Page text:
Otherwise, known as “roughage”. It’s the fibre that adds bulk to stools. It doesn’t dissolve in water, and it may seem to have almost an abrasive like effect on the gut wall as it passes through. Roughage is a good word to describe it. For a healthy gut, it’s necessary to keep bowel transit time regular and avoid constipation (when transit and bowel regularity is too slow). It is also an excellent fuel for beneficial gut bacteria to keep the microbiome in balance. So it’s necessary and excellent for the gut – when the gut is in balance and calm. But it’s a “no, no” if the gut is already inflamed during IBD flare-ups, as this fibre is abrasive and can really irritate the gut lining.
Sources of Insoluble Fibre:
It’s the rigid fibre found in certain plant foods. The outer cell walls of some plants are really tough, so can aggravate and irritate an already inflamed GI tract. It’s found in:
- Woody stems (like kale, broccoli, artichokes);
- Skins like tomatoes, grapes, potatoes, apples, pears;
- Whole nuts and seeds;
Pulses like chickpeas and kidney beans and in lentils;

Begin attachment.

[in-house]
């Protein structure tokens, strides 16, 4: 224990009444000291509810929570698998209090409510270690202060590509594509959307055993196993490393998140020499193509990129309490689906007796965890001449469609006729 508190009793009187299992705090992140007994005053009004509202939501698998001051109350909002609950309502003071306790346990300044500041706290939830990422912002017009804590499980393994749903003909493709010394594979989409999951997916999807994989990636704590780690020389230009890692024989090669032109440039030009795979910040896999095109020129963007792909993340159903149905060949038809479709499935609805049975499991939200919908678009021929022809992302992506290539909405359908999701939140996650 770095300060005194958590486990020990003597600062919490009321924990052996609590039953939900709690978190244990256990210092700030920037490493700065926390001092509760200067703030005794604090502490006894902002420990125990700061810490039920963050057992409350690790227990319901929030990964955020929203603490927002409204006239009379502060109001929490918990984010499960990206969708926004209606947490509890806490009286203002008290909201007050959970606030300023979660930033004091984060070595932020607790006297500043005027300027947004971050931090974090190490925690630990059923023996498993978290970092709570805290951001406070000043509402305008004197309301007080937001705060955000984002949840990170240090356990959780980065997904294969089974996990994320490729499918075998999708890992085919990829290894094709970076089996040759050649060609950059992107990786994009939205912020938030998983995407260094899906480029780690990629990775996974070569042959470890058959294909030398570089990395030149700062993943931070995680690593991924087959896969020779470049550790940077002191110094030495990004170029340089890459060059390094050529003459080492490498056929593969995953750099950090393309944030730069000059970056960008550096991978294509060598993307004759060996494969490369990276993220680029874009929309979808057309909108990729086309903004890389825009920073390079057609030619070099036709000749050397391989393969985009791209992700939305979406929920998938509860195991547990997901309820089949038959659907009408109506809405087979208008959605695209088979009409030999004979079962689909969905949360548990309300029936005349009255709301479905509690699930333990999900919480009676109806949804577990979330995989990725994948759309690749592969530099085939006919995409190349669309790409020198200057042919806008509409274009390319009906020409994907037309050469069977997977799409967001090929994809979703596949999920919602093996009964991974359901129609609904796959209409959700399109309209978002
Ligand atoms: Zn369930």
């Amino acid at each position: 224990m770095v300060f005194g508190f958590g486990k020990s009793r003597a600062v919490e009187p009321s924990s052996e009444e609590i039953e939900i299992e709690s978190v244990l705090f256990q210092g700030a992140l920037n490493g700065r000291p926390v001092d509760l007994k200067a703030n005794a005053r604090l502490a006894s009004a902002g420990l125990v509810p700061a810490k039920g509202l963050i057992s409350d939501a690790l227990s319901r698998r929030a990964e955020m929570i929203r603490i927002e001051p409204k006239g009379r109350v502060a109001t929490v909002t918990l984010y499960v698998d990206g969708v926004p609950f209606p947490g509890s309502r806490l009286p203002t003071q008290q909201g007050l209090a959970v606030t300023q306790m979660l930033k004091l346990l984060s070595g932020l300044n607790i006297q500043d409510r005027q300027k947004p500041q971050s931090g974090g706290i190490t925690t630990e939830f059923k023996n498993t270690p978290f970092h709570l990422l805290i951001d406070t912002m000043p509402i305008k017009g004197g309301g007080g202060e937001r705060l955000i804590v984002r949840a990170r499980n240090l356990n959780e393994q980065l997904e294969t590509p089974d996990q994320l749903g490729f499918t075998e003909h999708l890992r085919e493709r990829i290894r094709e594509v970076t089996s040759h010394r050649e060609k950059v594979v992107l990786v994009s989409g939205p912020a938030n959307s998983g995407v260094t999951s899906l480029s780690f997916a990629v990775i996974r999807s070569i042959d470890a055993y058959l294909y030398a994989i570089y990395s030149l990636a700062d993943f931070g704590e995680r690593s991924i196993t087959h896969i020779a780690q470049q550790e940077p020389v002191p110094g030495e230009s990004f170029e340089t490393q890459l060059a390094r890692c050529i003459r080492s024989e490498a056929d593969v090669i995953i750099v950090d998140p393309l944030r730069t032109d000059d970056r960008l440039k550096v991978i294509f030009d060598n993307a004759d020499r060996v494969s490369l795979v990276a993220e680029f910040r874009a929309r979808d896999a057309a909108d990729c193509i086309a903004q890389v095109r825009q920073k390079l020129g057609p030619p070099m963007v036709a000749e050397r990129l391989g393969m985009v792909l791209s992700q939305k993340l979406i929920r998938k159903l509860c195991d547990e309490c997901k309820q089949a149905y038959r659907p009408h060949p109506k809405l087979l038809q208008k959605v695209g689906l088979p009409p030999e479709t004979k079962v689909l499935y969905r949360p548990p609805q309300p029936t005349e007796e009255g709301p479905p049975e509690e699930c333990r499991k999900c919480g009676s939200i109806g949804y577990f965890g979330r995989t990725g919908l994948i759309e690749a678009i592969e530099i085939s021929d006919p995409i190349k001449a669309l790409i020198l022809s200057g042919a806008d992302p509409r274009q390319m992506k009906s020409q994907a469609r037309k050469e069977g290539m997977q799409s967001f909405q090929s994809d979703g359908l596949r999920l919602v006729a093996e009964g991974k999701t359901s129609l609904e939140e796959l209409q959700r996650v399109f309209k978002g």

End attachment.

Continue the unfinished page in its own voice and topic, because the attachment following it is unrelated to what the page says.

- Pips and seeds found in tomatoes,
- Whole flaxseed and sesame seed, watermelon;
- Stringy fibres found in some beans and celery;
- Cabbage, onions and sweetcorn too.
Not surprisingly, wholegrains containing the tough outer husk (where the bran is found) such as bread, rice and pasta is another source of insoluble fibre.
This type of fibre is much softer. It absorbs water as it passes through, creating a gel like substance which is gentle on the digestive tract. It keeps stools soft which also helps with bowel regularity and constipation, yet it doesn’t cause stools to be too loose so has a positive effect on diarrhoea. It also provides fuel to support the growth of beneficial bacteria.